Inn by the Sea and the Department of Conservation have collaborated on habitat restoration by developing a 'rabbitat' for endangered New England cottontail bunnies on state land adjacent to the Inn and near the mile of sand beach. The Inn removed over 2 acres of bittersweet, bamboo and exotic invasive plants from Crescent Beach State Park, and replanted with perfect habitat for the almost extinct bunnies.

The Inn's sheet and towel card let's Inn guests know the savings from the linen reuse program supports conservation and habitat restoration projects to help Crescent State Beach's endangered bunnies and butterflies, which guests see and enjoy on site. Who doesn't love beaches, butterflies and bunnies?

Hotels are in a unique position to share sustainability with their guests. To benefit from the growing number of travelers who prefer to stay green, create and actively market engaging programs and packages that support your community and environment, and connect travelers to your hotel's sustainable initiatives and the distinctive attributes of your region.


--Harvard Business School - Robert G. Eccles, Ioannis Ioannou, Geore Serafeim *Culture of Sustainability on Corporate Behavior and Performance (Harvard Business School, Nov. 2011)
--Eco Friendly Travel Survey of more than 700 US travelers, Tripadvisor® - April 2012*

Rauni Kew's background is in marketing and public relations. Currently working in hospitality, she manages Public Relations & Green Programs for Maine’s luxurious Inn by the Sea, and Public Relations for The Maine Innkeepers Association. Ms. Kew served on the Maine Tourism Commission, has been a board and executive member of the Greater Portland CVB for 7 years and was the immediate past Chair, and is the Greater Portland Regional Representative for the Maine Office of Tourism. She frequently has published articles on sustainable hospitality in industry journals. Previously Ms. Kew was Marketing Director for a Chemical Process manufacturer. Ms. Kew can be contacted at 207-799-3134 or rkew@innbythesea.com Please visit http://www.innbythesea.com for more information. Extended Bio...

HotelExecutive.com retains the copyright to the articles published in the Hotel Business Review. Articles cannot be republished without prior written consent by HotelExecutive.com.

Receive our daily newsletter with the latest breaking news and hotel management best practices.
Hotel Business Review on Facebook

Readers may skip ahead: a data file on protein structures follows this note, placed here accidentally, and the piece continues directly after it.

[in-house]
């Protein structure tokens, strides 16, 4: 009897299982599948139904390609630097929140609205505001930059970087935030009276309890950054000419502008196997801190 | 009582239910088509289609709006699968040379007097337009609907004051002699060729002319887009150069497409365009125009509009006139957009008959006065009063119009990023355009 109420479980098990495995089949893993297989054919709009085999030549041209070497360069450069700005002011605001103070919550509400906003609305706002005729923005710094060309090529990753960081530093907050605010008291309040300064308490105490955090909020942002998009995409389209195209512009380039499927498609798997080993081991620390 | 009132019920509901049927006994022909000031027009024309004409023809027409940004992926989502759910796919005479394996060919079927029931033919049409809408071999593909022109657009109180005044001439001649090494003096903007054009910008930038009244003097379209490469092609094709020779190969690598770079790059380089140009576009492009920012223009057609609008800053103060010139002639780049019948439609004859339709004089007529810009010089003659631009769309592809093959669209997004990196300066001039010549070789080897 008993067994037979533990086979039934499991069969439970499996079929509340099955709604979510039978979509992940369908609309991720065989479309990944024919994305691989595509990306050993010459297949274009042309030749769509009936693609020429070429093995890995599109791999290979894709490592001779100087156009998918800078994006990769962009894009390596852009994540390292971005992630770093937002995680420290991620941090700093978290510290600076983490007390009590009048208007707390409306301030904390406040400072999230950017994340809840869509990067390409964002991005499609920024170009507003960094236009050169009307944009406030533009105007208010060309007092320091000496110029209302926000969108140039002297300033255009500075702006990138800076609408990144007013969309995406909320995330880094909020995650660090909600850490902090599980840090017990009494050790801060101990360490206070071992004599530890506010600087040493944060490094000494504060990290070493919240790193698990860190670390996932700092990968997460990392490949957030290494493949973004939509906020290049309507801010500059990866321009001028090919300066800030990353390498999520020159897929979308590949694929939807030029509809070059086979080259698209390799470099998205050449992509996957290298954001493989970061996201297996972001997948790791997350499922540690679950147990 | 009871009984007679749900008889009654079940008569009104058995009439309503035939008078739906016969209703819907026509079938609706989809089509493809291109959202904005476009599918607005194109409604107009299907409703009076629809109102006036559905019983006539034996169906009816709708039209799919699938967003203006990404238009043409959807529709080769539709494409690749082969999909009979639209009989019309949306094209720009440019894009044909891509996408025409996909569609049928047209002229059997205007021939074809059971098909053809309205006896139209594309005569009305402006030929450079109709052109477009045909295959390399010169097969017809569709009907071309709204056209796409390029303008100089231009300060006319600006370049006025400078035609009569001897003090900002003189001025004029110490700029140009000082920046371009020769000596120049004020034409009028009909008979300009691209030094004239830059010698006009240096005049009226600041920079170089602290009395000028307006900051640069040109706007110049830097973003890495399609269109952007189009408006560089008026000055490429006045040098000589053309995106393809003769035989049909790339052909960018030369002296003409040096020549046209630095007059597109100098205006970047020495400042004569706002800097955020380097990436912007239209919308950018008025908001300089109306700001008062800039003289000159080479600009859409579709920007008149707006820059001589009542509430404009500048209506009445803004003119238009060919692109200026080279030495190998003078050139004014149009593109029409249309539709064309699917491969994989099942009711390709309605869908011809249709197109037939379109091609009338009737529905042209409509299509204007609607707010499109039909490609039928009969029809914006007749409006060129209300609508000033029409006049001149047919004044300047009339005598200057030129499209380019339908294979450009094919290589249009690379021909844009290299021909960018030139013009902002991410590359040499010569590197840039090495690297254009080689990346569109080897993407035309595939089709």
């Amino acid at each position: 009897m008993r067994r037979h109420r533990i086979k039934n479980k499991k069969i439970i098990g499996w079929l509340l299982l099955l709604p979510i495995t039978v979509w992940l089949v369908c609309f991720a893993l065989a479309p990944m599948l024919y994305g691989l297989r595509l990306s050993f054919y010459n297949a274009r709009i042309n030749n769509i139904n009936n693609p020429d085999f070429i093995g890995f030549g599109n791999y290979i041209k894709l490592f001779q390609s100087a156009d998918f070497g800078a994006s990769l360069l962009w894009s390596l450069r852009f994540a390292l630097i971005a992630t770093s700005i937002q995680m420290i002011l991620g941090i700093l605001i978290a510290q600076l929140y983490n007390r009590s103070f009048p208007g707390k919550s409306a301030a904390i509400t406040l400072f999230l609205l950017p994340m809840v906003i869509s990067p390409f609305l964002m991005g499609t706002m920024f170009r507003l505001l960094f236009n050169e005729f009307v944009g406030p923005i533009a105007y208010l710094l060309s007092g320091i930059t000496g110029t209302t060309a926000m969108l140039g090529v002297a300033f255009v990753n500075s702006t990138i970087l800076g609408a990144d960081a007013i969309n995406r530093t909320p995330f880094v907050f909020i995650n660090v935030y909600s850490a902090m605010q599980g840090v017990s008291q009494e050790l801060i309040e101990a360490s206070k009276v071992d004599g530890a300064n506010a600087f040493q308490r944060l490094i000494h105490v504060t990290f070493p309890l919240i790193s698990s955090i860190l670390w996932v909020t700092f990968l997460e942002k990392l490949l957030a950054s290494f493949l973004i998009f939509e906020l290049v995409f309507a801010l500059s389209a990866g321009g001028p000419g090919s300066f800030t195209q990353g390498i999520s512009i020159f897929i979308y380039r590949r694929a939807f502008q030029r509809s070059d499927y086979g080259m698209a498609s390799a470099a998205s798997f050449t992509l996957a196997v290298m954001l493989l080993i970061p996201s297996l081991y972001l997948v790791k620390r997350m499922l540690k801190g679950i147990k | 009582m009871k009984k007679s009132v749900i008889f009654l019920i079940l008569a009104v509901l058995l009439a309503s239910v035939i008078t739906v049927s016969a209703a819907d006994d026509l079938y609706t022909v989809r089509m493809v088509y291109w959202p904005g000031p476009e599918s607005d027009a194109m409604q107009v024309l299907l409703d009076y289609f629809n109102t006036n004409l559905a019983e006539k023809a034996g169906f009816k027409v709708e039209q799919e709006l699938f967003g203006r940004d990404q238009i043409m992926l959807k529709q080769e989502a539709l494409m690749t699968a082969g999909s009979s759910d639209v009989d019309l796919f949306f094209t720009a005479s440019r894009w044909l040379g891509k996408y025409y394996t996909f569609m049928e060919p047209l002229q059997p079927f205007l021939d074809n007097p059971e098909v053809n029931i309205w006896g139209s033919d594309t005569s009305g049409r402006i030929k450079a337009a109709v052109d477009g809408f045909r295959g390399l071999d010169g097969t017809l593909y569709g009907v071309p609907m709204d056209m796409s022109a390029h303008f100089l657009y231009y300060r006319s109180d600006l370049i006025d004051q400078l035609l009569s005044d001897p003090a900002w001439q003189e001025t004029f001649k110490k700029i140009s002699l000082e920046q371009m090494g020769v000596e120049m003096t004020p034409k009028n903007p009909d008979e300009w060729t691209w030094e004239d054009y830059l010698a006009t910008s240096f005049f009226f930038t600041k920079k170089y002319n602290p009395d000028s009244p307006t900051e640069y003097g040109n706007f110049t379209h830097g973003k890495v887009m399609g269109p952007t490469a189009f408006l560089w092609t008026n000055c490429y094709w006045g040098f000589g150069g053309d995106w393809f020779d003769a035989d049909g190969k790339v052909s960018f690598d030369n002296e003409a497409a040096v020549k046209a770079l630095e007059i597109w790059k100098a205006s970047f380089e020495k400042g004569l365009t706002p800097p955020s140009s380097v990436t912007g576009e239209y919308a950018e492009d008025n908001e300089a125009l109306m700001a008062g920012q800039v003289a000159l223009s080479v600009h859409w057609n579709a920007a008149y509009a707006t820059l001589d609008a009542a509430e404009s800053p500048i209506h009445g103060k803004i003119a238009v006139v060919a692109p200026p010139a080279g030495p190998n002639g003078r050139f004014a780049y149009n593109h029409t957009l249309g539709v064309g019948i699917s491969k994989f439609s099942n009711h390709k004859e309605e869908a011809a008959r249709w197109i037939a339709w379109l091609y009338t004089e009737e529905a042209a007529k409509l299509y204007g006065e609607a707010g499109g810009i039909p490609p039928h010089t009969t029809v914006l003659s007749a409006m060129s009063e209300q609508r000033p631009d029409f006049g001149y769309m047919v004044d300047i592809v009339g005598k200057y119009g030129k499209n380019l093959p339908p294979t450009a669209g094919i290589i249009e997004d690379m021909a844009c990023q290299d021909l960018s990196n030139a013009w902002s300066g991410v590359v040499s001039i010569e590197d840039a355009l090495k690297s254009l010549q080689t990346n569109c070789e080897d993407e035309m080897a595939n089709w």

General Search:
Coming Up In The December Online Hotel Business Review

Feature Focus
Hotel Law: Issues & Events
There is not a single area of a hotel’s operation that isn’t touched by some aspect of the law. Hotels and management companies employ an army of lawyers to advise and, if necessary, litigate issues which arise in the course of conducting their business. These lawyers typically specialize in specific areas of the law – real estate, construction, development, leasing, liability, franchising, food & beverage, human resources, environmental, insurance, taxes and more. In addition, issues and events can occur within the industry that have a major impact on the whole, and can spur further legal activity. One event which is certain to cause repercussions is Marriott International’s acquisition of Starwood Hotels and Resorts Worldwide. This newly combined company is now the largest hotel company in the world, encompassing 30 hotel brands, 5,500 hotels under management, and 1.1 million hotel rooms worldwide. In the hospitality industry, scale is particularly important – the most profitable companies are those with the most rooms in the most locations. As a result, this mega- transaction is likely to provoke an increase in Mergers & Acquisitions industry-wide. Many experts believe other larger hotel companies will now join forces with smaller operators to avoid being outpaced in the market. Companies that had not previously considered consolidation are now more likely to do so. Another legal issue facing the industry is the regulation of alternative lodging companies such as Airbnb and other firms that offer private, short-term rentals. Cities like San Francisco, Los Angeles and Santa Monica are at the forefront of efforts to legalize and control short-term rentals. However, those cities are finding it’s much easier to adopt regulations on short-term rentals than it is to actually enforce them. The December issue of Hotel Business Review will examine these and other critical issues pertaining to hotel law and how some companies are adapting to them.